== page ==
Your Guide to Preparing Wild Game
Hunting is often considered a sport, but one of its greatest values is putting fresh and natural meat on your friends’ and family’s table. Making that perfect shot, whether you are shooting or bowhunting, may be the end of the hunt, but it’s only the start of harvesting your game.
Copper Ridge Outdoors is here to support you through every step of your hunt, whether it’s with shooting targets so you can hone your aim or a sturdy swivel lift to help you bring your prize home. Here, we’ll walk you through all the steps to make the most of the wild game you brought down. Read on to learn more, and find outdoor hunting gear you can trust here at the Copper Ridge Outdoors online store.
How to Handle Wild Game Meat
No matter how comfortable you are with slabs of steak at home, handling wild game requires a whole new set of rules. It can be delicious, but without proper handling, wild game can also be a risk to your health and safety. Be prepared for your next hunt with what you need to know!
Steer Clear of Sick Animals
You should not shoot, handle, or consume meat from any animal that acts abnormally or appears sick. One function of hunting is to help with population control, but while shooting an animal that appears sick may seem like a mercy kill and a boon to the local ecosystem, it can put you at risk, especially if you intend to harvest any meat from your kill. You should contact the local organization overseeing hunting and inform them if you see any sick animals.
Double Check Your Kill
If you’ve been practicing with steel plate targets from Copper Ridge Outdoors, you may feel pretty confident in your kill. However, it’s still in your best interest to approach the animal with caution. A wounded animal is dangerous, and realizing too late that your arrow or bullet was a few inches off can result in deadly injuries, especially if you are hunting a large animal like a bear or elk.
One of your duties as a hunter is to ensure the animal’s death is as quick and humane as possible. If you approach and your target is still alive, then it is your responsibility to finish the kill as quickly, safely, and effectively as you can. For an animal like a deer, we recommend pressing a finger to the corner of its eye. If they blink, then the animal is still alive and you have an extra step to take before you tag them and start the field dressing process.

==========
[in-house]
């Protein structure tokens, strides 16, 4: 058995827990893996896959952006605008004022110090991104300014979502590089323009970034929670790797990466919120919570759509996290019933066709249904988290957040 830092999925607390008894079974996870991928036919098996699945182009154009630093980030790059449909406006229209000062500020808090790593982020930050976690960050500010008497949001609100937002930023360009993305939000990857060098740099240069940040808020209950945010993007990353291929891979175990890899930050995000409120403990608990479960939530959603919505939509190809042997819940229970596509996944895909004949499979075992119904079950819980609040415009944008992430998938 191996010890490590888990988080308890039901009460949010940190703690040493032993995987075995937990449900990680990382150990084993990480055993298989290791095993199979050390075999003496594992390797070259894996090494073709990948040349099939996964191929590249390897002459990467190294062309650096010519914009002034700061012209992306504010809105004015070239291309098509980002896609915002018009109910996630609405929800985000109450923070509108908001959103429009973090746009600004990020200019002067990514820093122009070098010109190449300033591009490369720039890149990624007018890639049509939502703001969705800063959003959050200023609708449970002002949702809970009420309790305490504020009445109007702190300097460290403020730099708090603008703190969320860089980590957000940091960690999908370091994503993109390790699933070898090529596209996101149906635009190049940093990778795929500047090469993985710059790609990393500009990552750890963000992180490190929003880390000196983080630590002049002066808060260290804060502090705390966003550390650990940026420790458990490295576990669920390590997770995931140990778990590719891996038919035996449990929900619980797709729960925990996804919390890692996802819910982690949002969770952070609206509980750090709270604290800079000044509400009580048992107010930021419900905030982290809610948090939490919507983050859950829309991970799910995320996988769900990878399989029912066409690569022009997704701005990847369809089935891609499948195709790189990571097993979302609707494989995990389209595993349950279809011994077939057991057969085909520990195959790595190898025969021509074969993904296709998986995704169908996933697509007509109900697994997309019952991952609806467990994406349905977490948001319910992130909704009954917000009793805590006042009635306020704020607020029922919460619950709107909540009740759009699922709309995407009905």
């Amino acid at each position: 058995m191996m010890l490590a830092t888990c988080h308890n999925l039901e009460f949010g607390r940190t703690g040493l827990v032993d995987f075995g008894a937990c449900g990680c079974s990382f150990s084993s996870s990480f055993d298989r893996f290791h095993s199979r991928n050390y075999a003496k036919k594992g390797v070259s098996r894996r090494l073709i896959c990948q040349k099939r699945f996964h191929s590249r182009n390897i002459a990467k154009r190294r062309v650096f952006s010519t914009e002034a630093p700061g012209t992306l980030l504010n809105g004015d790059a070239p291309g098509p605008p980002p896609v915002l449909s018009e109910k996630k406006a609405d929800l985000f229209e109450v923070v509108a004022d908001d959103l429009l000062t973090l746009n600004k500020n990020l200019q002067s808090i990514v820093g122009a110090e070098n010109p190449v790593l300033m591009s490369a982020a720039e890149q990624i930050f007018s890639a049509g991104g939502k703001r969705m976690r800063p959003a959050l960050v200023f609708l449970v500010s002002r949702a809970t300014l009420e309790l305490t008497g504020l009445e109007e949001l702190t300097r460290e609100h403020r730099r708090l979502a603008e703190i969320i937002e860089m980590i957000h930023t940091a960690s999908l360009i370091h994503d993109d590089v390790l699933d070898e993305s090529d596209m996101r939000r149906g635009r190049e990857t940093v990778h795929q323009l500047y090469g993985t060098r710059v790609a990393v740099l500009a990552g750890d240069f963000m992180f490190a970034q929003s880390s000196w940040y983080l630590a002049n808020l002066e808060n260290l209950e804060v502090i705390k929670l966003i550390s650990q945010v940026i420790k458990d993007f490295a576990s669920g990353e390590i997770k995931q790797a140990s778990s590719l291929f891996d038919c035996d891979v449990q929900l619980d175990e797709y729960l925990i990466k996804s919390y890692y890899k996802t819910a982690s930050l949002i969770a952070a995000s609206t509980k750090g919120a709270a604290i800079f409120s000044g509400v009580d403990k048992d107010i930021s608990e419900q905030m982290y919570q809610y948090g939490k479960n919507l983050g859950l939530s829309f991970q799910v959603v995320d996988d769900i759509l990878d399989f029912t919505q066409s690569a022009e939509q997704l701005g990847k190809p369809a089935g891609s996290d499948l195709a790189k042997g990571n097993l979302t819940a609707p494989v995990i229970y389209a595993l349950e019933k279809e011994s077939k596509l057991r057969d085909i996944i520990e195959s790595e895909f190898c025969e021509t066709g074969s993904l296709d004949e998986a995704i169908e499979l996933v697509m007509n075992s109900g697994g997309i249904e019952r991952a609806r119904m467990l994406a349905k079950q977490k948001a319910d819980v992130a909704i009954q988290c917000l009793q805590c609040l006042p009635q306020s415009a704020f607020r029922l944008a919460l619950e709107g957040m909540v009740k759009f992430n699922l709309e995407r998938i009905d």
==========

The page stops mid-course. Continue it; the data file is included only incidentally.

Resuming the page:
If you shot well, however, and the animal is dead when you arrive, then you can skip the step of cutting its throat. Contrary to some popular beliefs, this step doesn’t actually effectively help to bleed the body, since the animal’s heart has stopped pumping. We talk more about field dressing below if you’re looking for more guidelines.
There are a number of rules that can apply to hunting, from federal restrictions to hyperlocal additions or exemptions. You should familiarize yourself with whatever rules or regulations apply to the area where you are hunting before you even step foot on the trail. Some regulations dictate where, when, and what you hunt, but – if you’ll excuse the joke – the buck doesn’t stop when you shoot the buck in your sights. In fact, it’s key that you closely follow all rules as you tag and bag your kill or you could face serious penalties, including fines and potentially jail time.
What kind of regulations will you face? A few common examples include:
- Tagging your game immediately
- Retaining evidence of sex and species, such as keeping the head and sexual organs attached to the carcass as you pack it out
- Collecting blood or other biological samples from a fresh kill to submit to for disease testing
- Packing out all edible portions of meat, even if they are affected by shot and low quality